Properly compacted and designed mixtures will ensure a durable mixture which performs long-term by limiting air and water to pass through it. In general, a mix with too little asphalt binder may be stiff and require an increase in compaction effort, whereas a mix with too much asphalt binder may shove under the rollers.
A close-up view of a compacted HMA is shown in this slide. The slide shows aggregate, asphalt binder, and air voids. The densification behind the rollers typically takes us to 8% air voids so that a properly designed HMA mixture will consolidate to 4% air voids in the pavement, long term. A HMA mix that is placed at a higher temperature will be easier to compact than will a HMA mix that is lower in temperature when it is laid. The moisture content of the HMA mix should be less than 0.5 percent by weight of HMA mix, or 0.3 percent for high gravity mixtures.
Research work and field experience show that once a pavement cools to about 170 F, the internal friction and cohesion of the mix increases to the point that little density gain is achievable. Six variables were found to have an effect on the rate of cooling a layer of asphalt binder placed on top of another existing layer of the same material. Layer thickness, air temperature, base temperature, HMA mix temperature, wind velocity, and solar flux are the variables.
A series of “cooling curves” for HMA illustrate the amount of time available for compaction under different combinations of the variables. The figures shown assume air temperature to be equal to the surface temperature of the base. A constant wind velocity of 10 knots and a constant degree of solar radiation is also used to generate the graphs. The curves then provide the time in minutes, for the HMA mix to cool from the laydown temperature to a minimum compaction temperature for different compacted layer thicknesses.
Layer thickness is the thickness of an HMA pavement layer, and it is the most important variable in the rate of cooling of HMA mixtures. It is very difficult to obtain the desired density on thin lifts of HMA in cool weather because of the rapid loss in temperature in the HMA mix. A portion of the heat in the HMA layer is lost to the air as well as the base as it is placed. Depending on the air and base temperature as well as moisture content, the loss of temperature could be large or small.
HMA mixes are usually produced at temperatures between 280F and 330F, with higher temperatures being specified for modified asphalt binder mixtures. Depending on environmental conditions and the length of haul, the HMA mixture can lose between 10F and 30F from the plant to the paver. As the temperature of the HMA being placed is increased, the time available for compaction is greater.
For a thickness of 2 inches (50 mm) and a base/air temperature of 40F(4 C), the time to cool to 175F ( 80C) increases from 9 min to 16 min as the placement temperature increases from 250 to 300F (120C to 150C). For a 4 inch (100 mm) layer and a base/air temperature of 60F (16C), a change in laydown temperature from 300F to 250F (150C to 120C) reduces the time available for compaction from 36 min to 21 min. The effect of HMA mat laydown temperature is more significant at lesser HMA mat thicknesses and lower base temperatures.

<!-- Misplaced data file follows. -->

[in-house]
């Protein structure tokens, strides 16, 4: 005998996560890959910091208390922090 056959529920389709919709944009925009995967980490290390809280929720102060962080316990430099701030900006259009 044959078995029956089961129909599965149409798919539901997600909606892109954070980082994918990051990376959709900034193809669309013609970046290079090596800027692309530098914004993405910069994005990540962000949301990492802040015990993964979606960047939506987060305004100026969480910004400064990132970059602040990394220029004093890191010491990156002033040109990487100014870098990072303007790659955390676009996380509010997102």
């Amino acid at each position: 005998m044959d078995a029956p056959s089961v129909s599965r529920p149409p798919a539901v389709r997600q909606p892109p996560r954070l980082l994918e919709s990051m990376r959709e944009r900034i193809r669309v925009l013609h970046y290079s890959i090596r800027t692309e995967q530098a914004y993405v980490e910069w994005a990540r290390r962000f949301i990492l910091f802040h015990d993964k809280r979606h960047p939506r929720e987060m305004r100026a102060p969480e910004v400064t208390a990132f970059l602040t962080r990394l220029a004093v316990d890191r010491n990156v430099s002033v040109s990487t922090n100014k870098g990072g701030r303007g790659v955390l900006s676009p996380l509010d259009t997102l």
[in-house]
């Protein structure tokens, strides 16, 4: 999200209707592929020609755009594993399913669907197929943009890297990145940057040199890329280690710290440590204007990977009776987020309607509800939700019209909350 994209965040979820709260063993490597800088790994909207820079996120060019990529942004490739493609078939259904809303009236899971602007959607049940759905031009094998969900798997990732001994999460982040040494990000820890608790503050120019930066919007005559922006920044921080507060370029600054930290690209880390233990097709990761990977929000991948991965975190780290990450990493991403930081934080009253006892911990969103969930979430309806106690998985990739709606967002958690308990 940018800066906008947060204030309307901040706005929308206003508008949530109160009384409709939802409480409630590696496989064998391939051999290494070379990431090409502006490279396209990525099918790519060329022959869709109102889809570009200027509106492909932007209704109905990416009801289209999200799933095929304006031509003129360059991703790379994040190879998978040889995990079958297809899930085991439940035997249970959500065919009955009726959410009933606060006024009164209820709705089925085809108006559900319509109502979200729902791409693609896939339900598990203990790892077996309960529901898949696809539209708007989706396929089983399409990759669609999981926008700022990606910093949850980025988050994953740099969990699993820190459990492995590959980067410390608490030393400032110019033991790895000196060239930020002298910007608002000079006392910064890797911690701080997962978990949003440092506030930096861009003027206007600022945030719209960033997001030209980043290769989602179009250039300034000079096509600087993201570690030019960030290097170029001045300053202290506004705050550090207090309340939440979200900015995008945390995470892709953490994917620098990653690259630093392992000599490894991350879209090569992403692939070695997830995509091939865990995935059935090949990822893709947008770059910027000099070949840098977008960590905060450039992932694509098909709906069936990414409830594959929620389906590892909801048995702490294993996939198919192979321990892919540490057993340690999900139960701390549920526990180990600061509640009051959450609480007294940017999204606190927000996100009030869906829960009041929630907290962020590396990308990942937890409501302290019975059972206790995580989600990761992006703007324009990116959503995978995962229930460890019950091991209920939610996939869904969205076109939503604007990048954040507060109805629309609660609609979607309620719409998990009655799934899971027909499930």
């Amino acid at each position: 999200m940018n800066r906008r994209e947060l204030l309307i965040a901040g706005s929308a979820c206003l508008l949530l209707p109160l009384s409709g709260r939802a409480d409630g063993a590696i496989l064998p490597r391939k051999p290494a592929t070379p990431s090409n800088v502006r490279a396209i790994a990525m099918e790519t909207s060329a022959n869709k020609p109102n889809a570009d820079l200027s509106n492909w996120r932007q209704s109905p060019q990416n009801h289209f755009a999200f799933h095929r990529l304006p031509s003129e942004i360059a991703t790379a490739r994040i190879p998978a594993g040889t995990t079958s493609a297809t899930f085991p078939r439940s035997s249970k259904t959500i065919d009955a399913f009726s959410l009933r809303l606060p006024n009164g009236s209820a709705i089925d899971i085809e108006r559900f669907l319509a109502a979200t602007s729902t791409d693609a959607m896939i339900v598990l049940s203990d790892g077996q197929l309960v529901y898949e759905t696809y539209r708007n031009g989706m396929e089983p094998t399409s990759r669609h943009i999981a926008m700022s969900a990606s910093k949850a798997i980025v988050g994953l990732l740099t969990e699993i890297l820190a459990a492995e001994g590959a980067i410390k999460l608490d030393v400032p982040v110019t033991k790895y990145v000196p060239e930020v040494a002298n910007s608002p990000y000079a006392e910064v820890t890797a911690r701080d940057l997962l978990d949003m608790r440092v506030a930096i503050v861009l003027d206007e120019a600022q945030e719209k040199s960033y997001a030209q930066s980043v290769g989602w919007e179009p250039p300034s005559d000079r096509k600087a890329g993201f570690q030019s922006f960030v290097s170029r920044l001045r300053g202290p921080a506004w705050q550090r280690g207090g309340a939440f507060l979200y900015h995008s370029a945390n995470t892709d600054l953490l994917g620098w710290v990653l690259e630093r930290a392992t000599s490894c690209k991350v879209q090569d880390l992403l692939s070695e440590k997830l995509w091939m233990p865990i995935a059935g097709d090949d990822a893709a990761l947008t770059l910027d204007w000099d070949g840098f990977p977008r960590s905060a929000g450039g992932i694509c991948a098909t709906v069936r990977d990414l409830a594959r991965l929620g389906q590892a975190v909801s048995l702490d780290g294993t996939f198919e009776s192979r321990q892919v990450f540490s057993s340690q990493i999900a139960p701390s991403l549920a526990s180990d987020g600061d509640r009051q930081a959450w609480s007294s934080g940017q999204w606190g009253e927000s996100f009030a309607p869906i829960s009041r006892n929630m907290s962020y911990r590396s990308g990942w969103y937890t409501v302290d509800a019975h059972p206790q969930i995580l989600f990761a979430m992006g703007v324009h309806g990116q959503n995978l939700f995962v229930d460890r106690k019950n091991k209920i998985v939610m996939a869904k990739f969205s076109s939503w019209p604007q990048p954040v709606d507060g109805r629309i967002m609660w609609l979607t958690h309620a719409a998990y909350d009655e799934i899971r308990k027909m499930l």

A thin layer of HMA mix will cool more quickly in a strong wind than when there is little or no wind. Wind has a greater effect at the surface of the HMA mix than within the HMA mix, and can cause the surface to cool so rapidly that a crust will form and checking of the HMA may occur.
The amount of radiant energy available from the sun is a function of many variables, including the position of the sun above the horizon, the distance above sea level of the project, the amount of turbidity in the air, and the degree of cloud cover. The amount of solar flux is more important in its effect on base temperature than HMA mix temperature. Summarizing, a HMA mixture placed too warm or too cold will lead to compaction problems in the field during placement. Modified asphalt binder producers typically supply end users with temperature-viscosity charts showing recommended compaction temperatures.
Many factors–such as the relationship between lift thickness and nominal maximum aggregate size in the HMA mix (typically two or three times), or the uniformity of the lift thickness–at the laydown site directly affect the ability of the compaction equipment to gain the required level of pavement density. The suggested lift thickness is 3 to 4 times the nominal max size. It is much easier to obtain a required level of density in an HMA layer that has a constant thickness compared with a course that varies in depth. HMA leveling courses that, by their very nature and purpose, are nonuniform in thickness, are often difficult to densify to a given air void content uniformly, when placed over a rutted or wavy road.
Transcript of "Block 19 Compacitons Background 13"
Compact effort increases due to• Crushed content• Nominal maximum size• Hardness of the aggregate• Angularity of aggregate• Less natural sand• High dust content mixes• Note: Typically, HMA mixes will be harder to compact.Construction Compaction 16
Hot Mix Compaction • Asphalt binder holds particles together – Provides lubrication at high temperatures – Provides cohesion at in-service temperatures • Limits air and water intrusion into HMA mat Construction Compaction 18